UK Hotel Investment Reaches New Peaks: A Mid-Year 2024 Analysis

The UK hotel investment market has seen a significant resurgence in the first half of 2024, with Knight Frank reporting that investment volumes reached an impressive £3 billion between January and the end of June. This marks a substantial increase from the £990 million recorded in the same period in 2023 and exceeds the total investment for the whole of last year, which stood at £2 billion. This remarkable growth can be attributed to several key portfolio transactions and the continued interest of international investors, particularly from the United States. 

Major Transactions Driving Growth
The first half of 2024 witnessed some landmark deals that have driven the overall investment volume. Notable transactions include Blackstone’s acquisition of the Village Leisure portfolio for £850 million, Starwood Capital Group’s purchase of 10 Radisson Edwardian Hotels in London for £800 million, and Landsec’s sale of its hotel portfolio to Ares Management for £400 million. These significant portfolio transactions highlight the increasing attractiveness of the UK hotel market to major investors. 

In total, portfolio transactions accounted for 76% of the total transaction volume, a significant rise from 53% in H1 2019. This shift can be partly attributed to the scarcity of high-quality single asset hotels available for sale, which has led to a 19% year-on-year decline in the number of single asset transactions and a 34% decline in transaction volume. 

Focus on London
London continues to be the epicentre of hotel investment activity, attracting around 70% of the total investment in the first half of the year. This focus on the capital is largely driven by overseas investors, who accounted for acquisitions totalling £1.3 billion, with US investors alone representing 77% of the overall investment activity. The city’s enduring appeal as a global financial, political, and cultural centre ensures steady demand and makes it a resilient market through challenging economic conditions. 

However, with Edinburgh once again being given the top spot in Colliers’ UK Hotels Market Index, London has some very strong competition. Edinburgh’s strong performance in Average Rate, Occupancy and RevPAR has helped it secure this position and will serve to further highlight its appeal to further hotel investment. With high land prices and relatively limited RevPAR growth London has slipped down Colliers’ list, while cities like Belfast, Manchester, Liverpool and Glasgow have risen, giving investors further options in the competitive UK market. 

Market Outlook for H2 2024
The outlook for the second half of 2024 remains optimistic. According to Knight Frank, the momentum for investment in the UK hotel sector is expected to continue building, supported by a diverse pool of well-capitalised investors. The anticipated reduction in interest rates is also likely to enhance investor confidence and drive further activity in the market. Stakeholders are increasingly pressuring owners to bring assets to the market at realistic and deliverable levels, which should facilitate successful and timely sales.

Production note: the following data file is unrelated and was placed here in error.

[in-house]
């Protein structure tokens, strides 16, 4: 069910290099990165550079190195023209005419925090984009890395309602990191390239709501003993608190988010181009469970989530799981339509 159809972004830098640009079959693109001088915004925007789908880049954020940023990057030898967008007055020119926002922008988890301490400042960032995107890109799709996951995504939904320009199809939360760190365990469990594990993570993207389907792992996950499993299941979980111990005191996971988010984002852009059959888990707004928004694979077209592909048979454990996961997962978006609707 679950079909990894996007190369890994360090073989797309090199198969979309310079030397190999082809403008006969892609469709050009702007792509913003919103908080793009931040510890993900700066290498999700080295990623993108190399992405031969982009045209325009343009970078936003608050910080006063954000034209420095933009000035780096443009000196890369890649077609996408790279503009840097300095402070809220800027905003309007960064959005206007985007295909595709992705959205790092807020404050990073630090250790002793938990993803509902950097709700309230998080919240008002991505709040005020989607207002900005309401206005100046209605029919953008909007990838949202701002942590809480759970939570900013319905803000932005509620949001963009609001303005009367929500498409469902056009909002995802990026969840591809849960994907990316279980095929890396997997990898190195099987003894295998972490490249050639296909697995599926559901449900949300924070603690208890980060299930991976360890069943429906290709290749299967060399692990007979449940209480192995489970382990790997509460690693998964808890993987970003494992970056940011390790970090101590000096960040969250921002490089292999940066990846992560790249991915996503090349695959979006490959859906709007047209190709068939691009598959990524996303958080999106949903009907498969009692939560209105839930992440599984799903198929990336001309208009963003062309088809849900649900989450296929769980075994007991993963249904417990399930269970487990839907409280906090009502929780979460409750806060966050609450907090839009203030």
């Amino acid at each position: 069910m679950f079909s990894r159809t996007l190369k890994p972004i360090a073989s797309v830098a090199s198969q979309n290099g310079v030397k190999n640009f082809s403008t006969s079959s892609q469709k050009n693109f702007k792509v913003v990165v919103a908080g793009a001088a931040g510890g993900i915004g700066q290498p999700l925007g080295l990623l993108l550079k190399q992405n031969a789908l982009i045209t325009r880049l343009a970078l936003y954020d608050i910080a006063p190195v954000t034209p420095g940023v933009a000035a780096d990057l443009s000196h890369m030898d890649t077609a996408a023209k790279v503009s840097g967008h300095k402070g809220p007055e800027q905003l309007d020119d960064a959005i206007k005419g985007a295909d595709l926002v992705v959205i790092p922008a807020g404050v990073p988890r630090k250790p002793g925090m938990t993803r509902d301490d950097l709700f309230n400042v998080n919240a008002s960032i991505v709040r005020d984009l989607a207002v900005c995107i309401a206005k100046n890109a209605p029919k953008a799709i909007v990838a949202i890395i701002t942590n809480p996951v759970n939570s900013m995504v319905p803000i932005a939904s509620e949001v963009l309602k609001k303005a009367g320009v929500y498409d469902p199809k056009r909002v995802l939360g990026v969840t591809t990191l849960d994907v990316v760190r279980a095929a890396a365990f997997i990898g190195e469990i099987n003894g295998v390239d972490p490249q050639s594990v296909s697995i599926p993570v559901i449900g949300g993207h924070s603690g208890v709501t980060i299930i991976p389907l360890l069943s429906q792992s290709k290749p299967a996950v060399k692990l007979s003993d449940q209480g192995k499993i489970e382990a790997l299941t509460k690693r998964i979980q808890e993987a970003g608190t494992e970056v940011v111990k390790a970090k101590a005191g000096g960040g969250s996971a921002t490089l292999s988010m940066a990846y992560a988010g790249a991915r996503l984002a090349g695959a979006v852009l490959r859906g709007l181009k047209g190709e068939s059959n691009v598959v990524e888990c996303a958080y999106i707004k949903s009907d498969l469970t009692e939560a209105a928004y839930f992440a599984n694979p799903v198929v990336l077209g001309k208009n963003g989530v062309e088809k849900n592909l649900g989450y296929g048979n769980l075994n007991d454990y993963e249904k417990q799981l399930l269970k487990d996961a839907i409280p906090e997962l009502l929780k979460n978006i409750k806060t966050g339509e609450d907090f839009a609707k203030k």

Henry Jackson, partner and head of hotel agency at Knight Frank, stated, “The direction of travel for the sector is positive, and the volume of portfolio transactions is evidence that the sector remains attractive. An increase in the quality and the number of hotels seeking to transact is expected, as hotel owners who have extended their investment cycles now seek to realise their exit strategies”. This sentiment is echoed across the industry, with a strong pipeline of hotels currently in legal stages, suggesting sustained investment momentum. 

Development Pipeline
The UK is also leading Europe in terms of new hotel developments, with the highest number of new projects in the pipeline by the end of the first quarter of 2024. According to Lodging Econometrics, there are 321 projects (45,257 rooms) under development, with London having the highest pipeline by project count in Europe, featuring 80 projects (14,987 rooms). This robust development pipeline indicates a healthy future supply of new hotels, further boosting the attractiveness of the UK market to investors. 

Challenges and Opportunities
While the overall investment landscape is positive, the market is not without its challenges. The lack of quality single asset hotels for sale has been a notable issue, impacting transaction volumes and leading to a greater reliance on portfolio transactions. Additionally, the increased cost of debt and uncertainty around interest rate stability have put many deals on hold, as seen in 2023 when investment volumes hit their lowest in a decade.

However, the prospect of interest rate cuts is expected to support deal volumes as the year progresses, narrowing the bid-ask gap and aligning buyer and seller expectations more closely. This is crucial for facilitating transactions and driving market activity.